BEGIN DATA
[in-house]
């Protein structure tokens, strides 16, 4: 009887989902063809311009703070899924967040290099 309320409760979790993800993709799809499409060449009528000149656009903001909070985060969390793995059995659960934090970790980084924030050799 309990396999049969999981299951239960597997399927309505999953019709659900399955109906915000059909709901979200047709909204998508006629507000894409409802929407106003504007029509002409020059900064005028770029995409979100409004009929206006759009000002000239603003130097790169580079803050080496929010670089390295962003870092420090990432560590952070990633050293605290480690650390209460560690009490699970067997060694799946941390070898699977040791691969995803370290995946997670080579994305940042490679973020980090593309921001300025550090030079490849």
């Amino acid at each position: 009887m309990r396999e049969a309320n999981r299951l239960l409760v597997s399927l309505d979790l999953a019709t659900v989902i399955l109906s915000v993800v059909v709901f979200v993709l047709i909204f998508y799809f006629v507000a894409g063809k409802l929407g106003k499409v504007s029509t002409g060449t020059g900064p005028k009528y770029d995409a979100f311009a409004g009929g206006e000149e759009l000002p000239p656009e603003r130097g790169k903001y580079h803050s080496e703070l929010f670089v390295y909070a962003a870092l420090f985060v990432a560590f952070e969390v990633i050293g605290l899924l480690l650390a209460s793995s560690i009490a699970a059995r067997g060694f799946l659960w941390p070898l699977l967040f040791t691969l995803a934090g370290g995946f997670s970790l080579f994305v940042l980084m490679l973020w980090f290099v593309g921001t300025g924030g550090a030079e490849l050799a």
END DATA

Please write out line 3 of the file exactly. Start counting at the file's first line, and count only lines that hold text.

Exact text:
């Amino acid at each position: 009887m309990r396999e049969a309320n999981r299951l239960l409760v597997s399927l309505d979790l999953a019709t659900v989902i399955l109906s915000v993800v059909v709901f979200v993709l047709i909204f998508y799809f006629v507000a894409g063809k409802l929407g106003k499409v504007s029509t002409g060449t020059g900064p005028k009528y770029d995409a979100f311009a409004g009929g206006e000149e759009l000002p000239p656009e603003r130097g790169k903001y580079h803050s080496e703070l929010f670089v390295y909070a962003a870092l420090f985060v990432a560590f952070e969390v990633i050293g605290l899924l480690l650390a209460s793995s560690i009490a699970a059995r067997g060694f799946l659960w941390p070898l699977l967040f040791t691969l995803a934090g370290g995946f997670s970790l080579f994305v940042l980084m490679l973020w980090f290099v593309g921001t300025g924030g550090a030079e490849l050799a």